What I’m thinking about today:
1. Hump Day t-shirt? You’re welcome.
2. Oh, thank you!
3. Spare a square

1. Does anyone know what day it is? Yep, it’s Hump Day. Which means it’s the perfect day to share this with you – check out this t-shirt you know you want. It’s an awesome way to show your love for everyone’s favorite talking camel!

2. The wonderful simplicity of the word ‘Thank you’. My first job was at a pizza shop called Pizza Express. While my parents had done a great job at teaching me the value of work, chores and earning your keep I can honestly say that the lessons I learned at the pizza shop are still relevant today. Maybe the most important lesson was something I learned on my first day. I’ll never forget it – I was trucking along, learning how to make dough, grate cheese, fold pizza boxes, in total shock at how fast the day was going by. Before I knew it, it was time to clock out. As I was doing so a weird thing happened – the shop owner called me over and said ‘thank you’.

“Thank you? For what?”

He told me ‘for being here, for doing your job and for helping us’. I said ‘well, you’re welcome, but this is my job’. He just smiled and said ‘see you tomorrow’.

Every day I worked, and he was there, he would always say thank you before he left or before I left. And soon enough, as I worked there through high school and on into college, it was me, as a manager, saying thank you. The words weren’t lip service. They were a sincere expression of gratitude as the reality of depending on people had sunk in.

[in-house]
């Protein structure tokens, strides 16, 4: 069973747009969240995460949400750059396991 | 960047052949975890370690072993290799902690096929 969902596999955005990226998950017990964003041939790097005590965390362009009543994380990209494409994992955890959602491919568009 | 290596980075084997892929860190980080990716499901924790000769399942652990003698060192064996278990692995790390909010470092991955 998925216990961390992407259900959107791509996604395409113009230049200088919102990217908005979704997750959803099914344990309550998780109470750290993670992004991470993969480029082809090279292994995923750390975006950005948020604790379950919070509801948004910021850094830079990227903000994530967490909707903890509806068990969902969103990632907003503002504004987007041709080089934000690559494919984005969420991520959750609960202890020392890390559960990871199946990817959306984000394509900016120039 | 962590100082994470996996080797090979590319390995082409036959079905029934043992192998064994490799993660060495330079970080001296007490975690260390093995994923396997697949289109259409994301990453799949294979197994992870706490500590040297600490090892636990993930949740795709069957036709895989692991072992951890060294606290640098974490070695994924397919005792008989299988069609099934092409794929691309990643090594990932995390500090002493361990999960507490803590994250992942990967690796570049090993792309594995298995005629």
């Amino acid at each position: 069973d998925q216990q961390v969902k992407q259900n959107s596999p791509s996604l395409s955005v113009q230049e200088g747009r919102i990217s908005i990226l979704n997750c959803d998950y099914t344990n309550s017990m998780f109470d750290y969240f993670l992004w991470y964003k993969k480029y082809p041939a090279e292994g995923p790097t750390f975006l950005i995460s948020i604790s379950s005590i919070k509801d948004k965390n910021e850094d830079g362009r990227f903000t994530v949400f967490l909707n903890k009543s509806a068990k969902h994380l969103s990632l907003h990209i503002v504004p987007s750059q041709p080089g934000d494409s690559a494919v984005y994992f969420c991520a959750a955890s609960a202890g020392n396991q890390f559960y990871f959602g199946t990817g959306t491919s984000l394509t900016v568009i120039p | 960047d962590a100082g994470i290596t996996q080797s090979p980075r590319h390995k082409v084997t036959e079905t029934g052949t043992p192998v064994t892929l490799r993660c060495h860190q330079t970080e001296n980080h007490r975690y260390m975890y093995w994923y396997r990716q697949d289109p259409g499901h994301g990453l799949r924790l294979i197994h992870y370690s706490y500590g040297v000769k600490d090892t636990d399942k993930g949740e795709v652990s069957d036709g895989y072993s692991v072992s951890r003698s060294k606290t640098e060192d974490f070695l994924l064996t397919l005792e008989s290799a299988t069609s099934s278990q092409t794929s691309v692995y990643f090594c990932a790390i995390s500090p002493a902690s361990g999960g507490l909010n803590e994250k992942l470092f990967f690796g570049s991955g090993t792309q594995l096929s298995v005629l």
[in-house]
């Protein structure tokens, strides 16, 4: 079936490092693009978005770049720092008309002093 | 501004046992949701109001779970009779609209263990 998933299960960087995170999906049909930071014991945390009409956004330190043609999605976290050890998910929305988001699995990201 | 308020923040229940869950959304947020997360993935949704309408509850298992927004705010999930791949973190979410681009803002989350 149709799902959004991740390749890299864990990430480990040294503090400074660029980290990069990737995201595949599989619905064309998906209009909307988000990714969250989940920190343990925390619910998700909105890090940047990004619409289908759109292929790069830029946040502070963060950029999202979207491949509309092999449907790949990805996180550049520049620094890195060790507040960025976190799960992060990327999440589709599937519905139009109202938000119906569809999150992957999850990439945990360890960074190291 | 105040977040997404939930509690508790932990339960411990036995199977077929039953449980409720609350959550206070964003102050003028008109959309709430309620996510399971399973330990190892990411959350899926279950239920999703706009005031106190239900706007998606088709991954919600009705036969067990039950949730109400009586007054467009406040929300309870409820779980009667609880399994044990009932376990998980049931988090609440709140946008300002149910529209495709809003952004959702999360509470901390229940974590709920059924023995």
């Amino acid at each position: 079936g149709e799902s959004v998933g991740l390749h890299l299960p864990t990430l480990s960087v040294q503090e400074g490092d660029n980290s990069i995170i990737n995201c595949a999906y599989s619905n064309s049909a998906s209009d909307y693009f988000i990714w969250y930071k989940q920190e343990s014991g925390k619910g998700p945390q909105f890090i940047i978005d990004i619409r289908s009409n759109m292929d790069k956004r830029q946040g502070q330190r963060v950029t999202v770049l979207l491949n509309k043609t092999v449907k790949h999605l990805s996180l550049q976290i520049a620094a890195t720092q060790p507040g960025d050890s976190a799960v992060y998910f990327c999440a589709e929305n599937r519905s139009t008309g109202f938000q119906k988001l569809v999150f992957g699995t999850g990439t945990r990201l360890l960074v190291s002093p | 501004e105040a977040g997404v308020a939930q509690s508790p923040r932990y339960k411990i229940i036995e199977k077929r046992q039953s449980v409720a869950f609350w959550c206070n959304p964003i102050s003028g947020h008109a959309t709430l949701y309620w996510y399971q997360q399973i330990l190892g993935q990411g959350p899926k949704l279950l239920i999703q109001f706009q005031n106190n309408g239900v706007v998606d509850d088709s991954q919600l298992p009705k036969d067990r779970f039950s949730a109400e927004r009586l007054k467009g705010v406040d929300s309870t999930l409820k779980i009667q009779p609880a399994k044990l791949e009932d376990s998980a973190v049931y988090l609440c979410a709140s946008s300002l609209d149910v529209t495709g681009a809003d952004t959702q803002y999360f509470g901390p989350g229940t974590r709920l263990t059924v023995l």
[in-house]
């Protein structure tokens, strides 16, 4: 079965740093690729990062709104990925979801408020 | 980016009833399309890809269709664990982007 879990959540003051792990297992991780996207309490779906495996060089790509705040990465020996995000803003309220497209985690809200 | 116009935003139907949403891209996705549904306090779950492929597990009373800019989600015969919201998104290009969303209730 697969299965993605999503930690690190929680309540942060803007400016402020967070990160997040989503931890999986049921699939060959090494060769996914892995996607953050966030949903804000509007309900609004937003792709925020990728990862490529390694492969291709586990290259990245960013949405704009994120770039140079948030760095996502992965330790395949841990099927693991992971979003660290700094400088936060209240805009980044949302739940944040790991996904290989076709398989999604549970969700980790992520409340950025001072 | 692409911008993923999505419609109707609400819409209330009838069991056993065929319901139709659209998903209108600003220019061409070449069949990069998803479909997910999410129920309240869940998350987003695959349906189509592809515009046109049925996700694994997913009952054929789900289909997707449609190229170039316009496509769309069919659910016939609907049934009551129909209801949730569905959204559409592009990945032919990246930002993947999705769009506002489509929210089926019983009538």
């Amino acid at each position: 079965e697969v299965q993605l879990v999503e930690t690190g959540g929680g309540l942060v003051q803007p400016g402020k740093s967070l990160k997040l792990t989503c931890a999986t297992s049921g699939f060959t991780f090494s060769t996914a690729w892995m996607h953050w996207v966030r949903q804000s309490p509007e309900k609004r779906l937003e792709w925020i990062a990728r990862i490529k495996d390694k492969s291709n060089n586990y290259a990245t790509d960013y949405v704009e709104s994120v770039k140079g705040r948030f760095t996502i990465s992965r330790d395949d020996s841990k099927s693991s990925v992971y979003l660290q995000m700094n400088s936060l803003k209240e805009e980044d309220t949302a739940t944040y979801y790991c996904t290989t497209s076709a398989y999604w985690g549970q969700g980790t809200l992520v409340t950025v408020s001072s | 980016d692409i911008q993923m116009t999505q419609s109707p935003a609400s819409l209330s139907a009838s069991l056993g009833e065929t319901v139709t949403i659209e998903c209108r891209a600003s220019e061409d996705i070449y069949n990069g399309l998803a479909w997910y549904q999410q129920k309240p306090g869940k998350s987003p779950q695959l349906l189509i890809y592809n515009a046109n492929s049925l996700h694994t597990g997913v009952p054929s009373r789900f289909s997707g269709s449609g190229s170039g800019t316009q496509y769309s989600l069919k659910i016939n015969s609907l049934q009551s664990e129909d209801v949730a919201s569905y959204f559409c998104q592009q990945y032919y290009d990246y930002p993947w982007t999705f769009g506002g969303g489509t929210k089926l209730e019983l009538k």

Thank you – that small phrase can carry a lot of weight. And it has stuck with me all these years. When you consider the impact people can have in your lives you realize that we have a lot to sincerely be thankful for.

But the real beauty of ‘thank you’? It goes both ways. As important as it is to say thank you it’s equally important to give people a reason to say ‘thank you’. Both are easy to do. Both are rewarding.

3. Speaking of thank you, what better way to say it than with chocolate? Milka is giving people the chance to do just that with its new candy bar campaign. When you open up your bar you see that a square is missing. Once you get over the anger of being shorted some chocolate you have a choice: using a code on the package you can request the missing square…or have it sent to someone, along with a note explaining the gift.

I’d be very interested in the results of this campaign – an interesting study of human nature. How many request the square? How many gift the square? And how many just eat the candy bar and are done with it?

Hmmm…on a side note, this gets me thinking – maybe this campaign has legs for other products? Say…toilet paper? Who doesn’t want to spare a square?